Is Retiring in Panama Right For You?

It’s no secret that many Baby Boomers are worried about retirement. The average Social Security check is only about $1500, which, for most people, is not enough to live comfortably in the United States. Some financial advisors recommend that Baby Boomers keep working as long as possible. But that does not sound like much fun!

There’s a better solution!

Move to Panama, where you can live on your Social Security check without dipping into savings. A couple can live well in many areas of Panama for just $2,000 a month, including rent.  Many singles live in Panama on $1200-$1400, including rent. Everyone has different lifestyles, so your budget will vary from others.

Is retiring in Panama right for you?

Since 2010, I’ve been offering all-inclusive 6-day 7-night Panama Relocation Tours. I’ve helped tens of thousands of people retire in Panama. I live a better lifestyle in Panama for less than it would cost in the United States.

But, as much as I love living in Panama, I know that Panama is not right for everyone.

To help you decide if retiring in Panama is right for you, I’ve identified the 5 most important factors for someone to think about before retiring in Panama. About 65% of the people who come on a Panama Relocation Tour move to Panama. The 35% who do not are usually people who have a problem with one or more of the items below after doing some soul searching:

1. Family – Can you move away from your family?

If you have grandkids, aging parents, or grown children who depend on you, it might be necessary to put your desire to retire in Panama on hold.

Does your whole life revolve around your grandchildren? Do your family members rely on you for emotional or financial support? If you answered yes to one or both of these, it may not be a good time to retire in Panama. Or would flying back home a few times a year be sufficient? Because of your lower cost of living in Panama, you’ll be able to afford more flights back home to see your family. Will that be enough? Only you can decide! It’s certainly something to take into consideration. 

You can get a 25% discount on your international flights once you get a Pensionado Visa in Panama. But flights to Panama may cost more than other destinations sometimes, so the cost to fly back home to see family, of for family to fly to see you, should be considered.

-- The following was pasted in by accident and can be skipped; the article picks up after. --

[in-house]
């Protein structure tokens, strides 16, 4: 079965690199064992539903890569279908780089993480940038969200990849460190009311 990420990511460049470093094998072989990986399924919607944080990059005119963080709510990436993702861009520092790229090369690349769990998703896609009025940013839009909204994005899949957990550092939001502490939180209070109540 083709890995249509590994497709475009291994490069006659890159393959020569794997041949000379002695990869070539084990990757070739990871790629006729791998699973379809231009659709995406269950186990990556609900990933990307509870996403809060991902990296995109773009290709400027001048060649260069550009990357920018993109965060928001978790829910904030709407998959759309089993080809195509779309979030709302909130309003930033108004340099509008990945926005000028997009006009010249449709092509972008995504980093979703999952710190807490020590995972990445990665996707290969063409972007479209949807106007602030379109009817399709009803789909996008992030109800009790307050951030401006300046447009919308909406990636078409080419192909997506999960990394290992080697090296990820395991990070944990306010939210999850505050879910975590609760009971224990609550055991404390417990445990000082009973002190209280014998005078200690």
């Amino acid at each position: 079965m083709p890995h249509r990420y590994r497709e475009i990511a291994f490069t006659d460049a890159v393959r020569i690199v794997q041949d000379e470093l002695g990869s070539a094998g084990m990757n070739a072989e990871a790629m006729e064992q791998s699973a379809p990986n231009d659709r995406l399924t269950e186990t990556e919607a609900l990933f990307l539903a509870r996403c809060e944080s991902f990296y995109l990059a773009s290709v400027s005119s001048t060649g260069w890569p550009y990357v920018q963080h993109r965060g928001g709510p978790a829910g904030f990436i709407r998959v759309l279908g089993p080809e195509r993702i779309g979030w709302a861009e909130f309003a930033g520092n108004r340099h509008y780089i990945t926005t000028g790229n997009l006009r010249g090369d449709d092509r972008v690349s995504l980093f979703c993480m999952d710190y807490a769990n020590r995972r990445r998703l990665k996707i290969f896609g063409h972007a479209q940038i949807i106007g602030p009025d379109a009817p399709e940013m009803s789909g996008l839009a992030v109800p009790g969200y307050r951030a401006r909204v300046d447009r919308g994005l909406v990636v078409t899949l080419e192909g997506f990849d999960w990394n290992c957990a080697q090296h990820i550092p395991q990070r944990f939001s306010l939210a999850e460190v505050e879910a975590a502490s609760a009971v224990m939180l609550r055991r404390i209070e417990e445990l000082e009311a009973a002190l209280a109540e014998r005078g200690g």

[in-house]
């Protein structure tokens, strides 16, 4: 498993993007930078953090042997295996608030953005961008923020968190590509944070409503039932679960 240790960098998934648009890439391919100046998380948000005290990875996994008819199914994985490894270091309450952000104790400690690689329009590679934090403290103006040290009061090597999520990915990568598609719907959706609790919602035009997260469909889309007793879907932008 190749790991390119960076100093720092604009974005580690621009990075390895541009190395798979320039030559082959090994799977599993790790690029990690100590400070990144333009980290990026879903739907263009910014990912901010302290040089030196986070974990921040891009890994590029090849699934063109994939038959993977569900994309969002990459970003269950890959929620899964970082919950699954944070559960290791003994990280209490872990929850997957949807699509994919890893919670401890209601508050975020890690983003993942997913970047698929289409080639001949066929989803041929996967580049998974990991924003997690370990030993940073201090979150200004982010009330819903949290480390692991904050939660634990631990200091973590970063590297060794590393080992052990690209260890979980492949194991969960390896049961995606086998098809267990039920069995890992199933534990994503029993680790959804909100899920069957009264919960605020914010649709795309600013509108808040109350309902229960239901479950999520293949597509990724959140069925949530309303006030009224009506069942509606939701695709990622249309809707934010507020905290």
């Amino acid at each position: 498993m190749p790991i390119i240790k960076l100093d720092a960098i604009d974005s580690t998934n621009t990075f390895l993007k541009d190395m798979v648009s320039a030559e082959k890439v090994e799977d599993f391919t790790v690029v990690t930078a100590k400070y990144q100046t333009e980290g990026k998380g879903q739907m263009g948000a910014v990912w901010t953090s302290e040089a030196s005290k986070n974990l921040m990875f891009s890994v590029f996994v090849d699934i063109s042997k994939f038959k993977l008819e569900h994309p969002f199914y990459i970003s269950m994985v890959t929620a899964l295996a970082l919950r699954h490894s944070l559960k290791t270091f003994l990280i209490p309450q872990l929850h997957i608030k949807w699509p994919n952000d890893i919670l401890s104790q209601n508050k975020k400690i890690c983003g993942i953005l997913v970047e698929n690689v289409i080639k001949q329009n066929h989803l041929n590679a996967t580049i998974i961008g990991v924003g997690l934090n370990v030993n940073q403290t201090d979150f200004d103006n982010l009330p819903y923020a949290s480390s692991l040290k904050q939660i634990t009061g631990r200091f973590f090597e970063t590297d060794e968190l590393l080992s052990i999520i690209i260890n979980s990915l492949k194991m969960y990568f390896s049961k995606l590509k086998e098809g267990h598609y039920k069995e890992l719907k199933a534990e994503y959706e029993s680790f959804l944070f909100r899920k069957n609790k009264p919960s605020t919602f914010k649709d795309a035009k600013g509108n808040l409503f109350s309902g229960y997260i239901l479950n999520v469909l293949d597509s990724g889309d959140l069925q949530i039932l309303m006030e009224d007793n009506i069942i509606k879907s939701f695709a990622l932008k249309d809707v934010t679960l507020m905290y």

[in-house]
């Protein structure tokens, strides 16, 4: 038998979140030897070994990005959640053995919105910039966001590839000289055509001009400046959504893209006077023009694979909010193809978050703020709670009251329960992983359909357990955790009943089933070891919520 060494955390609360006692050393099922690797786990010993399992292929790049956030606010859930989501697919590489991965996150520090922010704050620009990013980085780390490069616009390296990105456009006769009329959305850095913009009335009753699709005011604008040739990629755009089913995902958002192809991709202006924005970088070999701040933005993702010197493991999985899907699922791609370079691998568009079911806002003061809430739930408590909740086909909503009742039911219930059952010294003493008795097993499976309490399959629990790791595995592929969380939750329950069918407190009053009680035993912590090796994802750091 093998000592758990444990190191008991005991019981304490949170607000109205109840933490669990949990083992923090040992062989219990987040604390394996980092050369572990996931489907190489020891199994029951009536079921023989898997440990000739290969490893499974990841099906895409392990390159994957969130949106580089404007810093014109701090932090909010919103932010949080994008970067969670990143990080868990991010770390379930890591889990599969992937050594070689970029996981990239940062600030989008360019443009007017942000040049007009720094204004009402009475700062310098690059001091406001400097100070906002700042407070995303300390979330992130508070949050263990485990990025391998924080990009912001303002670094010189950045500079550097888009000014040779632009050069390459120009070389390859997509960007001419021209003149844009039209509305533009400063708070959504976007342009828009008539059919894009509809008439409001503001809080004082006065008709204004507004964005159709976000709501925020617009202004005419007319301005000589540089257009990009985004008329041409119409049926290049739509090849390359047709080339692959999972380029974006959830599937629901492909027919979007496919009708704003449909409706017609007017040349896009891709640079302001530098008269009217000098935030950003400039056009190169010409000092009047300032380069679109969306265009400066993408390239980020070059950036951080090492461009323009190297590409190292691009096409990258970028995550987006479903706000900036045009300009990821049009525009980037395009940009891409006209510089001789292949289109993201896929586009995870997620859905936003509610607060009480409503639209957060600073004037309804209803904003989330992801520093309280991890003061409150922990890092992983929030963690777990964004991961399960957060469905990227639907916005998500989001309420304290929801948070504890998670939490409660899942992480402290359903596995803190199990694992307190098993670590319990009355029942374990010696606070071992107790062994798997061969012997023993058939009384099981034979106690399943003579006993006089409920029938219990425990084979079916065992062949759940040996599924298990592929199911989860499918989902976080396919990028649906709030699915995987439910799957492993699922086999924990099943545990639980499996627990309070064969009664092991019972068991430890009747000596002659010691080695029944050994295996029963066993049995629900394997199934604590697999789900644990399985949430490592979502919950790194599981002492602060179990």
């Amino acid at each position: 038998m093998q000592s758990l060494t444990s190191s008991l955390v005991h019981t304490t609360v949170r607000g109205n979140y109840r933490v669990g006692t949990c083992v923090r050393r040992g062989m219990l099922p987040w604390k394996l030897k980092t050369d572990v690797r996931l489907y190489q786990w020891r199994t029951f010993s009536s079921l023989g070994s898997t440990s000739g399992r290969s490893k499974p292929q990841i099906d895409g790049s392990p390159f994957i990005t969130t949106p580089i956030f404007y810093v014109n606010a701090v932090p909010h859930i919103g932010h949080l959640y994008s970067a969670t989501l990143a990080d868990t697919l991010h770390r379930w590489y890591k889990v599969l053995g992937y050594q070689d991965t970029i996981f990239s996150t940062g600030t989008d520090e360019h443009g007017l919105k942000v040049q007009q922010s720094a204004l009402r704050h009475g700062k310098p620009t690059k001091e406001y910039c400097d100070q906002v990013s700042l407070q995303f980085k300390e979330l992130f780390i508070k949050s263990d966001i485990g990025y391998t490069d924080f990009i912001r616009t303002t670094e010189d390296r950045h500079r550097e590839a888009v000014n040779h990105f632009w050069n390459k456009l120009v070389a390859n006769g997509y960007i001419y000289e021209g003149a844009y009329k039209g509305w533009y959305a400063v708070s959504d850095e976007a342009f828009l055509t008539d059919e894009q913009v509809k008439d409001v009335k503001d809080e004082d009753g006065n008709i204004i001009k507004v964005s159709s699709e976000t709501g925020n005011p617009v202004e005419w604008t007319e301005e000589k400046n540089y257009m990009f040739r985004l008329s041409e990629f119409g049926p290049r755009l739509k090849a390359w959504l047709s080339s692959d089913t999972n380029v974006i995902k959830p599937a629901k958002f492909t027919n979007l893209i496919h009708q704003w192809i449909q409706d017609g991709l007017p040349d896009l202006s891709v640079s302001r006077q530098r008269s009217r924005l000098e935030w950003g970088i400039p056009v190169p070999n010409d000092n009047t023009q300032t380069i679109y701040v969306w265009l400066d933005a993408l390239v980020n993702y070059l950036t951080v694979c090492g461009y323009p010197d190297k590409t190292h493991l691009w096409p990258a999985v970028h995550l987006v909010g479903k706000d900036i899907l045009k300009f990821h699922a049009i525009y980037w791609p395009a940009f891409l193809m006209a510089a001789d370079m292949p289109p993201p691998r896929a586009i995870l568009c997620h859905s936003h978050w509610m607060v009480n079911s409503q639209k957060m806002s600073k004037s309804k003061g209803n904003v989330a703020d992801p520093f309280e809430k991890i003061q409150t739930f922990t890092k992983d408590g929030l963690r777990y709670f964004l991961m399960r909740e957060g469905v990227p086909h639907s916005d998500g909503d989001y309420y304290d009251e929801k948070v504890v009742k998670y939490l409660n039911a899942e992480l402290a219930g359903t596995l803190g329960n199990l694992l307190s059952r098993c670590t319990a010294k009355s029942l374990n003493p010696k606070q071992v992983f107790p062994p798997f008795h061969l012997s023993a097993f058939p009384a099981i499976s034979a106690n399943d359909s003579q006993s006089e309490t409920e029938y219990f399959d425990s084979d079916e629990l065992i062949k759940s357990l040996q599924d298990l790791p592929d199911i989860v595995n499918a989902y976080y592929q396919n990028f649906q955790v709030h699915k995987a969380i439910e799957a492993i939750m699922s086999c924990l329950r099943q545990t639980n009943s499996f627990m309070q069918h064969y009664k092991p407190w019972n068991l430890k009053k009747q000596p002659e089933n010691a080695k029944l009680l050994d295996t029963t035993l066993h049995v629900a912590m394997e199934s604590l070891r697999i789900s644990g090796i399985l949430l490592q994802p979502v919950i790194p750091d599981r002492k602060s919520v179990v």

You can stay connected with Skype video chats to stay in touch with your family. And, with a Panama cell phone, there is no additional charge for international calls, so you can call family as often as you want. ( I pay $35.33 a month for my Panama cell phone, which includes international calling)

2. Health – Do you have a serious chronic illness or mobility issues?

The health insurance you have not will probably not cover you in Panama. US citizens need to know that Medicare Part A and B cannot be used in Panama. Some Medicare Advantage plans will cover urgent care or emergencies overseas.

So, you need to determine your health insurance options in Panama and the costs. This is critically important if you have pre-existing conditions because pre-existing conditions are usually not covered under Panama health insurance.

In Panama, you can use public hospitals regardless of age or pre-existing conditions. There is no monthly fee. It’s about $2 to see a general doctor or $5 for a specialist. You’ll also need to pay out of pocket for any medical procedures, which will be much more affordable.

Ideally, to control your medical costs, you will get health insurance that will cover you in Panama. There are a variety of different Panama health insurance options to select from. Some health insurance options have age restrictions. We discuss health insurance in great detail during a Panama Relocation Tour.